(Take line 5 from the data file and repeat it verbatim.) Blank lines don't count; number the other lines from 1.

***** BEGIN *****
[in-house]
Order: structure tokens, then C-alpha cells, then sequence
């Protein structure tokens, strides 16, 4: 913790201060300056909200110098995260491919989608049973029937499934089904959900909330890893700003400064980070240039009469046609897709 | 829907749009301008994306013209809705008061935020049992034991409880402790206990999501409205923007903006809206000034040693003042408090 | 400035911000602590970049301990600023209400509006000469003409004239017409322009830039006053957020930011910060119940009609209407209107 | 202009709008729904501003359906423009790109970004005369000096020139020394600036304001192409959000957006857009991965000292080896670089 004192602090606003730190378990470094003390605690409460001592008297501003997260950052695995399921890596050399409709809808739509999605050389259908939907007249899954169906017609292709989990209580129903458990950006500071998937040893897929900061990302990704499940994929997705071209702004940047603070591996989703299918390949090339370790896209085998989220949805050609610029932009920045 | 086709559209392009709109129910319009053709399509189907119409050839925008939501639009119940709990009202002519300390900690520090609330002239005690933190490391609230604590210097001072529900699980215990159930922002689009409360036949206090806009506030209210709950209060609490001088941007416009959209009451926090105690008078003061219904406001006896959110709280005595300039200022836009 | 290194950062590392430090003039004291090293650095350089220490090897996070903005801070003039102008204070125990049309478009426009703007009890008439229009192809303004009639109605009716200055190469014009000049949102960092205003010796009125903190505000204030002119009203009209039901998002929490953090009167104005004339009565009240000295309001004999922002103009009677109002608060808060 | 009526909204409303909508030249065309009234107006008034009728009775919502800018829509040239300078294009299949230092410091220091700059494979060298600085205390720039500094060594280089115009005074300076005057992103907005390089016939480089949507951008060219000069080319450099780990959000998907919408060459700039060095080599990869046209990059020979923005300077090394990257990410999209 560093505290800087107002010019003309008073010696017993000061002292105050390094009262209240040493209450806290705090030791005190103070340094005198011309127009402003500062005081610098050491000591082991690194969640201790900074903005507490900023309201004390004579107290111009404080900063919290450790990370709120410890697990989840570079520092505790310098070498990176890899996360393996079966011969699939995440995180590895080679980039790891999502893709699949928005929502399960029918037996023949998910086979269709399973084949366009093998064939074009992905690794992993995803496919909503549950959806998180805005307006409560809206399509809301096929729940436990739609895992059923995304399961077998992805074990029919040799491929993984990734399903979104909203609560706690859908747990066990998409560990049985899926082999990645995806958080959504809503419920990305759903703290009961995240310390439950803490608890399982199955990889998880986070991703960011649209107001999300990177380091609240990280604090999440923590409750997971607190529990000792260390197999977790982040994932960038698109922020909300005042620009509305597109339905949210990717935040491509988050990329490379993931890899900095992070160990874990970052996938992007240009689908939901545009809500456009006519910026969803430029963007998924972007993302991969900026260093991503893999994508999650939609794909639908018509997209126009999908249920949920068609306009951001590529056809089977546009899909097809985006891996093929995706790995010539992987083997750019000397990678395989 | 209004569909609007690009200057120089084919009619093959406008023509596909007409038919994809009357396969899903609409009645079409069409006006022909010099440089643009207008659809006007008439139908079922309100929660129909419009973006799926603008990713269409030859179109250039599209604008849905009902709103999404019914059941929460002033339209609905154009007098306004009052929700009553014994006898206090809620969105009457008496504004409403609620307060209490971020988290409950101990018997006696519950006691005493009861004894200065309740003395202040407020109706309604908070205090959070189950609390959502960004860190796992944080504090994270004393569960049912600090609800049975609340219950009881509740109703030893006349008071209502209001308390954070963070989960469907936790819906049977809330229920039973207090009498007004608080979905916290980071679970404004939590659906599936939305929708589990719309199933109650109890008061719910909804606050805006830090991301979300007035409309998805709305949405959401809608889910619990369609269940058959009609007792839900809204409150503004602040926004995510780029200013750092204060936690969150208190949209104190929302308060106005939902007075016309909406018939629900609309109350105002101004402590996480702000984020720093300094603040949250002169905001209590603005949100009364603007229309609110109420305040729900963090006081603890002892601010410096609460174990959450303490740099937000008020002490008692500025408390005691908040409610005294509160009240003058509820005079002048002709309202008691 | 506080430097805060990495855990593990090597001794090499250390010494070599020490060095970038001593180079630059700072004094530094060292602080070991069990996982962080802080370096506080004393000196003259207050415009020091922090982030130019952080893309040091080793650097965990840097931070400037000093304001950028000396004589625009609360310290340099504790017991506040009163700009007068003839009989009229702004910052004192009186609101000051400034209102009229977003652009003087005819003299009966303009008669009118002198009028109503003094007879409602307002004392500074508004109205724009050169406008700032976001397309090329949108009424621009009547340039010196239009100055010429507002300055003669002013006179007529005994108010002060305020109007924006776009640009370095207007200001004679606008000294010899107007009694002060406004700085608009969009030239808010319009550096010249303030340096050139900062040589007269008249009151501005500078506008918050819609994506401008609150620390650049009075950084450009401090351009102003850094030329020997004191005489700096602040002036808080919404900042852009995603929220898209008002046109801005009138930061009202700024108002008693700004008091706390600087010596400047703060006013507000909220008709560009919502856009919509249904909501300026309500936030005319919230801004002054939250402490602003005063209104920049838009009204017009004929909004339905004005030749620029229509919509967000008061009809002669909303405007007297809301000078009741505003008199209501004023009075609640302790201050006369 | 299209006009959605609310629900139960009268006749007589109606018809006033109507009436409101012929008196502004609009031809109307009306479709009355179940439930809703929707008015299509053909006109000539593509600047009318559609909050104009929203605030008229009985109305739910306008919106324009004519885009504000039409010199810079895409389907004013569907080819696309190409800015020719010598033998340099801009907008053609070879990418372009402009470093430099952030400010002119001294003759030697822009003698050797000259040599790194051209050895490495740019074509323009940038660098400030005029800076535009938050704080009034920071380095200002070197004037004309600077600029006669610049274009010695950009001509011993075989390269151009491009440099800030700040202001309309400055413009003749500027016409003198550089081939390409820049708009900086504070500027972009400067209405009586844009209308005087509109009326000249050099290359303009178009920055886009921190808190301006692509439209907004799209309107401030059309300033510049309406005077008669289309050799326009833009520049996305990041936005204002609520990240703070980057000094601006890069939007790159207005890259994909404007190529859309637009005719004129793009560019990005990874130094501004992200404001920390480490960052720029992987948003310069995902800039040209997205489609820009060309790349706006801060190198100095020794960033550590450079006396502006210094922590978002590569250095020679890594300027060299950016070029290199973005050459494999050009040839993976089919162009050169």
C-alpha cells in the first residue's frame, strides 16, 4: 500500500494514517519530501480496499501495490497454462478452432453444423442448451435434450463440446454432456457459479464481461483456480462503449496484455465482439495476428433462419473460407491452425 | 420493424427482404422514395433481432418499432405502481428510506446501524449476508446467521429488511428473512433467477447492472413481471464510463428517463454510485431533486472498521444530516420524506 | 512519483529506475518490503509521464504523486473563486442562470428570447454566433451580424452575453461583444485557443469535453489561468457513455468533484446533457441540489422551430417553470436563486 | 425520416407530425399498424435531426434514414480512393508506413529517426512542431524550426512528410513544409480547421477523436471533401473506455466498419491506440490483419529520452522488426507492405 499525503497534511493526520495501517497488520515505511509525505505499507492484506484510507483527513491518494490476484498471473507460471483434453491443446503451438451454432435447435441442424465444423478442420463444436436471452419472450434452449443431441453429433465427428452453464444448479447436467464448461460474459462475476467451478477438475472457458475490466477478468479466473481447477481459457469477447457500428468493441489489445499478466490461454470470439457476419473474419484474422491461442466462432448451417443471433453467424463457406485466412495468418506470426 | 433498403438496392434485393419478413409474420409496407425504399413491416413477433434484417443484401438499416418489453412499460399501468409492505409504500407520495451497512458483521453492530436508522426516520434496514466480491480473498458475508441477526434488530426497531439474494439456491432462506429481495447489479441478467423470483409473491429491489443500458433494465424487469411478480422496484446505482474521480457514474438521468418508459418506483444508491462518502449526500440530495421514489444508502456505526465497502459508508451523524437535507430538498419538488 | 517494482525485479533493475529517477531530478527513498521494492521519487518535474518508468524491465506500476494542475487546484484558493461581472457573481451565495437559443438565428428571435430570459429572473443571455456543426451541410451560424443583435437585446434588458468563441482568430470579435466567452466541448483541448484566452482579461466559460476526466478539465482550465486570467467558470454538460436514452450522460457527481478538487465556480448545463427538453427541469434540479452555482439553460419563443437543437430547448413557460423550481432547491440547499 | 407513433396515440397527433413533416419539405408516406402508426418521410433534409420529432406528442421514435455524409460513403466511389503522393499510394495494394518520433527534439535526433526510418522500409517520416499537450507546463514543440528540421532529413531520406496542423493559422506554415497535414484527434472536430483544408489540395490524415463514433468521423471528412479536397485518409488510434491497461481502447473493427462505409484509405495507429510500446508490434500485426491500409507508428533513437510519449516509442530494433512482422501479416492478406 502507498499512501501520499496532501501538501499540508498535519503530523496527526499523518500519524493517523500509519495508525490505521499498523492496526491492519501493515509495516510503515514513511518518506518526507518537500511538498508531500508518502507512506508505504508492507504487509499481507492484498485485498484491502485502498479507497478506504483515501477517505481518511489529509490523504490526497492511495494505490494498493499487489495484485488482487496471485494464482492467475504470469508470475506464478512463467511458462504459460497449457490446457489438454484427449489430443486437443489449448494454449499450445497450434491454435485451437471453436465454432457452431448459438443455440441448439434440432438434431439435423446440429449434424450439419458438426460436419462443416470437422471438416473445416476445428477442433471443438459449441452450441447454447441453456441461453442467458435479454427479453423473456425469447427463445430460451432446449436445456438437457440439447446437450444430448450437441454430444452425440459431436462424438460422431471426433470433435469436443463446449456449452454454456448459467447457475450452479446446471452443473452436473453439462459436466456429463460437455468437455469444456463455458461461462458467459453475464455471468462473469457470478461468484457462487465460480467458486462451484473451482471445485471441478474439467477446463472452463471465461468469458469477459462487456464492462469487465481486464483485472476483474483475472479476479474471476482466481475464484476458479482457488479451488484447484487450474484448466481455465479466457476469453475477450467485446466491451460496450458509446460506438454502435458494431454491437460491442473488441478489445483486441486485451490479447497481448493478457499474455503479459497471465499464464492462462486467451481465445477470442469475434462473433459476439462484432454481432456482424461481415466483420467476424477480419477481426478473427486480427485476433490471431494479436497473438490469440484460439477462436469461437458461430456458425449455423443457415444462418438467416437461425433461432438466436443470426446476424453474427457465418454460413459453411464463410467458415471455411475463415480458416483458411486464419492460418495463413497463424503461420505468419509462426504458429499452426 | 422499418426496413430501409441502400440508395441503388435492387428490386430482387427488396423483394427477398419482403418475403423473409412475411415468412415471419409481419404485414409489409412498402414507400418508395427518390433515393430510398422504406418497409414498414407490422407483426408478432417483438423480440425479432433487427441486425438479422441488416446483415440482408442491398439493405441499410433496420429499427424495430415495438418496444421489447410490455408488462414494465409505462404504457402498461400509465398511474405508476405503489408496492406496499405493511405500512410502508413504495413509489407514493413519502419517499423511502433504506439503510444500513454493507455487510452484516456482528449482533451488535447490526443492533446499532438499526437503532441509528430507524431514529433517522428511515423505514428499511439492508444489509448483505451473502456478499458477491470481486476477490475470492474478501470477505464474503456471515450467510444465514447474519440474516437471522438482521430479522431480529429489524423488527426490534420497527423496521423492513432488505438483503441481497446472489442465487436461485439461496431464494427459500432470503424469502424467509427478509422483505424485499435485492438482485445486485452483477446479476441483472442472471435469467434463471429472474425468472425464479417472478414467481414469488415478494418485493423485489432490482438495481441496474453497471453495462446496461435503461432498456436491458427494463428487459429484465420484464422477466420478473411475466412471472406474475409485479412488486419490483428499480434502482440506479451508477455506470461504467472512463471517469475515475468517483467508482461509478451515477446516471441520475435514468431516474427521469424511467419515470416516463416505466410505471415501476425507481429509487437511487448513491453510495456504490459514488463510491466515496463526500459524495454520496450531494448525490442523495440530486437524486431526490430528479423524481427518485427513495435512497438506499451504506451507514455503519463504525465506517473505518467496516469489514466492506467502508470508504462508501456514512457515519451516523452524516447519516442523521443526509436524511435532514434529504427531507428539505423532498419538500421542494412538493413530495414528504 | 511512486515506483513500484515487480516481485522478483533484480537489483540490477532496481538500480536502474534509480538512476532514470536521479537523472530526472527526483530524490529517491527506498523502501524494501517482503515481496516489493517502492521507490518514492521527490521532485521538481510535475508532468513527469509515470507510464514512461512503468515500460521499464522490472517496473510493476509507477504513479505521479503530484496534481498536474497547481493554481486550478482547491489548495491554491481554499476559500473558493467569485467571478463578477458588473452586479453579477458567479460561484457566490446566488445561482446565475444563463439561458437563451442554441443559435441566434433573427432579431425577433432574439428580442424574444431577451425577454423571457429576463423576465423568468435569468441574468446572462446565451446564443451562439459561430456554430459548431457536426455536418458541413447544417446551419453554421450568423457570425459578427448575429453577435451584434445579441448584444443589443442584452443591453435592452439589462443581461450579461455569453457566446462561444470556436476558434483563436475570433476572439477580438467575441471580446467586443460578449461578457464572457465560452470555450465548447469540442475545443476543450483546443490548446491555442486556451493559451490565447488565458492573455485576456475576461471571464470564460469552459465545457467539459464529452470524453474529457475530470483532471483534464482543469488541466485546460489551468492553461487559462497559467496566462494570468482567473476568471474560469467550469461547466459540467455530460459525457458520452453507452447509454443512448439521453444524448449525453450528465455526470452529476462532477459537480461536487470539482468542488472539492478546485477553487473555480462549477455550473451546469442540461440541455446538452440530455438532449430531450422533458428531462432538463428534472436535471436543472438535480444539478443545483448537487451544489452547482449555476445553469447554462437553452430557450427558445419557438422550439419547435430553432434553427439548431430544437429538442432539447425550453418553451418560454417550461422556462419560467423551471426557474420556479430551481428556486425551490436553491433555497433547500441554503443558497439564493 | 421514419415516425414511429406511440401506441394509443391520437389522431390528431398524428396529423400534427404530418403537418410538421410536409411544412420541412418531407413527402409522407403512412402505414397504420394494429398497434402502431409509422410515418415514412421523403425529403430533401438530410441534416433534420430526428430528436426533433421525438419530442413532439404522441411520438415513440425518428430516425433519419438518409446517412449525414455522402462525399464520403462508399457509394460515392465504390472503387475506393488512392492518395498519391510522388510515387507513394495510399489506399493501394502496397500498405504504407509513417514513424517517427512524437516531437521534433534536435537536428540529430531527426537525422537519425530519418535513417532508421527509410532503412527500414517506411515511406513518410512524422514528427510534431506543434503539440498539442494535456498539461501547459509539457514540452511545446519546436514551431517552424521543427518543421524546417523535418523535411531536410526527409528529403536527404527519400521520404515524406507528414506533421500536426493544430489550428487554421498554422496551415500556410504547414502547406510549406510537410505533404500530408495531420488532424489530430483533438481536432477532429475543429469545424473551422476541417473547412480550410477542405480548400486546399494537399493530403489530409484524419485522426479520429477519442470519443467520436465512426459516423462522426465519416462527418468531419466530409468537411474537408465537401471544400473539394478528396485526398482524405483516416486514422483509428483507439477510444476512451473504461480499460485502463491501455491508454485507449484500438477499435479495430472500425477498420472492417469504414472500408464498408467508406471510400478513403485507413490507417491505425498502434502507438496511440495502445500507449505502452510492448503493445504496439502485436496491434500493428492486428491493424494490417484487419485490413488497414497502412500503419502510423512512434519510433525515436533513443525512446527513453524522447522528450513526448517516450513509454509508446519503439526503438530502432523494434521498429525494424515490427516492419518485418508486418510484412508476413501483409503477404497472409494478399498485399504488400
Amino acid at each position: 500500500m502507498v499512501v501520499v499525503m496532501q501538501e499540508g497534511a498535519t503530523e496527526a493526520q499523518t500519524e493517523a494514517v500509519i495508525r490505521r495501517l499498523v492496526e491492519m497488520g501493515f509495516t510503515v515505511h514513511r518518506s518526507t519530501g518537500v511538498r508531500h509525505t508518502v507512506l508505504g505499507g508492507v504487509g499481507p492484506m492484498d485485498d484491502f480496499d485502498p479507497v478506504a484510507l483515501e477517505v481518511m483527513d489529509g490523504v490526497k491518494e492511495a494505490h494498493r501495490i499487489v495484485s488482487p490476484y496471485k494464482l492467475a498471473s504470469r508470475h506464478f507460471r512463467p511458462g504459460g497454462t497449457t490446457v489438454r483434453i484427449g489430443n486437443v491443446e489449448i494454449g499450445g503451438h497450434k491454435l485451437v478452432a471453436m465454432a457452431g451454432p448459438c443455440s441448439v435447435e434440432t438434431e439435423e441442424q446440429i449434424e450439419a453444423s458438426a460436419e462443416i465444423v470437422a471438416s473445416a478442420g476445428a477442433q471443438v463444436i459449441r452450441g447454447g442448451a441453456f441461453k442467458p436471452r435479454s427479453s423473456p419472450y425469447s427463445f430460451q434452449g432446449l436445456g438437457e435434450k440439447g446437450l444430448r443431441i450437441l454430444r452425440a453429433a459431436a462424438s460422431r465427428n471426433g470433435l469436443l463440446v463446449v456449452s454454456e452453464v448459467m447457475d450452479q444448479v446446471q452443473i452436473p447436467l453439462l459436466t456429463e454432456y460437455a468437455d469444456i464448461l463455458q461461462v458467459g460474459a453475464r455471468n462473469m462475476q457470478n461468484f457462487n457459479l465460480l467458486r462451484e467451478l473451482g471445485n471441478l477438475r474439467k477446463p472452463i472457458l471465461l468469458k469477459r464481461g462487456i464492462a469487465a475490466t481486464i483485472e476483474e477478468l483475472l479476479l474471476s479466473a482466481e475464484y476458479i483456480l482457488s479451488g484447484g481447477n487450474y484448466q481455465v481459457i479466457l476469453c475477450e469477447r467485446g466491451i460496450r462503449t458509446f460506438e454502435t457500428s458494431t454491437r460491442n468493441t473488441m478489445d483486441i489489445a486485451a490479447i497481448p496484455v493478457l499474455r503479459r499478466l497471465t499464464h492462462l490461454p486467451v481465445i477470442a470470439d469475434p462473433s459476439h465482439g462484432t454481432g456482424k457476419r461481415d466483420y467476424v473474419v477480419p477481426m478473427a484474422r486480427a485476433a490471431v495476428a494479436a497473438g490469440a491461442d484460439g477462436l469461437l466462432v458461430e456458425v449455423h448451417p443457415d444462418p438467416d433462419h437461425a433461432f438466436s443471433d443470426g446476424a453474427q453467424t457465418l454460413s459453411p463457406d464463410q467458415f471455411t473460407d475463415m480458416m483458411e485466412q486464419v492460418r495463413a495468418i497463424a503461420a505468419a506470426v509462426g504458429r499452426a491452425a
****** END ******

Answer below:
Amino acid at each position: 500500500m502507498v499512501v501520499v499525503m496532501q501538501e499540508g497534511a498535519t503530523e496527526a493526520q499523518t500519524e493517523a494514517v500509519i495508525r490505521r495501517l499498523v492496526e491492519m497488520g501493515f509495516t510503515v515505511h514513511r518518506s518526507t519530501g518537500v511538498r508531500h509525505t508518502v507512506l508505504g505499507g508492507v504487509g499481507p492484506m492484498d485485498d484491502f480496499d485502498p479507497v478506504a484510507l483515501e477517505v481518511m483527513d489529509g490523504v490526497k491518494e492511495a494505490h494498493r501495490i499487489v495484485s488482487p490476484y496471485k494464482l492467475a498471473s504470469r508470475h506464478f507460471r512463467p511458462g504459460g497454462t497449457t490446457v489438454r483434453i484427449g489430443n486437443v491443446e489449448i494454449g499450445g503451438h497450434k491454435l485451437v478452432a471453436m465454432a457452431g451454432p448459438c443455440s441448439v435447435e434440432t438434431e439435423e441442424q446440429i449434424e450439419a453444423s458438426a460436419e462443416i465444423v470437422a471438416s473445416a478442420g476445428a477442433q471443438v463444436i459449441r452450441g447454447g442448451a441453456f441461453k442467458p436471452r435479454s427479453s423473456p419472450y425469447s427463445f430460451q434452449g432446449l436445456g438437457e435434450k440439447g446437450l444430448r443431441i450437441l454430444r452425440a453429433a459431436a462424438s460422431r465427428n471426433g470433435l469436443l463440446v463446449v456449452s454454456e452453464v448459467m447457475d450452479q444448479v446446471q452443473i452436473p447436467l453439462l459436466t456429463e454432456y460437455a468437455d469444456i464448461l463455458q461461462v458467459g460474459a453475464r455471468n462473469m462475476q457470478n461468484f457462487n457459479l465460480l467458486r462451484e467451478l473451482g471445485n471441478l477438475r474439467k477446463p472452463i472457458l471465461l468469458k469477459r464481461g462487456i464492462a469487465a475490466t481486464i483485472e476483474e477478468l483475472l479476479l474471476s479466473a482466481e475464484y476458479i483456480l482457488s479451488g484447484g481447477n487450474y484448466q481455465v481459457i479466457l476469453c475477450e469477447r467485446g466491451i460496450r462503449t458509446f460506438e454502435t457500428s458494431t454491437r460491442n468493441t473488441m478489445d483486441i489489445a486485451a490479447i497481448p496484455v493478457l499474455r503479459r499478466l497471465t499464464h492462462l490461454p486467451v481465445i477470442a470470439d469475434p462473433s459476439h465482439g462484432t454481432g456482424k457476419r461481415d466483420y467476424v473474419v477480419p477481426m478473427a484474422r486480427a485476433a490471431v495476428a494479436a497473438g490469440a491461442d484460439g477462436l469461437l466462432v458461430e456458425v449455423h448451417p443457415d444462418p438467416d433462419h437461425a433461432f438466436s443471433d443470426g446476424a453474427q453467424t457465418l454460413s459453411p463457406d464463410q467458415f471455411t473460407d475463415m480458416m483458411e485466412q486464419v492460418r495463413a495468418i497463424a503461420a505468419a506470426v509462426g504458429r499452426a491452425a